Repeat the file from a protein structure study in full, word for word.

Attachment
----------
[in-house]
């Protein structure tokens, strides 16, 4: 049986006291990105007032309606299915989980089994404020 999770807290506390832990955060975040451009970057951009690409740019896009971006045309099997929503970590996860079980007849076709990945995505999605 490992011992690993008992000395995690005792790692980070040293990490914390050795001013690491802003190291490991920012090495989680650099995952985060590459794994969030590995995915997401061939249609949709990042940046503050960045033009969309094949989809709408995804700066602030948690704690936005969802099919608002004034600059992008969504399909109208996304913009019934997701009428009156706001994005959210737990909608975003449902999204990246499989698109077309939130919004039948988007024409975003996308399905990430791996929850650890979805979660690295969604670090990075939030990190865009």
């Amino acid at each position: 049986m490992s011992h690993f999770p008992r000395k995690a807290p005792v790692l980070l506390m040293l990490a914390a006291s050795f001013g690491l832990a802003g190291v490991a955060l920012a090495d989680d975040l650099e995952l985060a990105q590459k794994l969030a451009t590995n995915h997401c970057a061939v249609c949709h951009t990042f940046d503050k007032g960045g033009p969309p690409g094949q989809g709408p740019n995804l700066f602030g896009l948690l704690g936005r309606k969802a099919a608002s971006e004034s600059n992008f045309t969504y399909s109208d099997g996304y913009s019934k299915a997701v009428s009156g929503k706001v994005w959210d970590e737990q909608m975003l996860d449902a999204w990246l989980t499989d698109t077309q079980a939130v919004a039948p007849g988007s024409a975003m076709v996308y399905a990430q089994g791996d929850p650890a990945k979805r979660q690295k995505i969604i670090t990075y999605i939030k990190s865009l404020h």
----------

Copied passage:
[in-house]
């Protein structure tokens, strides 16, 4: 049986006291990105007032309606299915989980089994404020 999770807290506390832990955060975040451009970057951009690409740019896009971006045309099997929503970590996860079980007849076709990945995505999605 490992011992690993008992000395995690005792790692980070040293990490914390050795001013690491802003190291490991920012090495989680650099995952985060590459794994969030590995995915997401061939249609949709990042940046503050960045033009969309094949989809709408995804700066602030948690704690936005969802099919608002004034600059992008969504399909109208996304913009019934997701009428009156706001994005959210737990909608975003449902999204990246499989698109077309939130919004039948988007024409975003996308399905990430791996929850650890979805979660690295969604670090990075939030990190865009």
């Amino acid at each position: 049986m490992s011992h690993f999770p008992r000395k995690a807290p005792v790692l980070l506390m040293l990490a914390a006291s050795f001013g690491l832990a802003g190291v490991a955060l920012a090495d989680d975040l650099e995952l985060a990105q590459k794994l969030a451009t590995n995915h997401c970057a061939v249609c949709h951009t990042f940046d503050k007032g960045g033009p969309p690409g094949q989809g709408p740019n995804l700066f602030g896009l948690l704690g936005r309606k969802a099919a608002s971006e004034s600059n992008f045309t969504y399909s109208d099997g996304y913009s019934k299915a997701v009428s009156g929503k706001v994005w959210d970590e737990q909608m975003l996860d449902a999204w990246l989980t499989d698109t077309q079980a939130v919004a039948p007849g988007s024409a975003m076709v996308y399905a990430q089994g791996d929850p650890a990945k979805r979660q690295k995505i969604i670090t990075y999605i939030k990190s865009l404020h």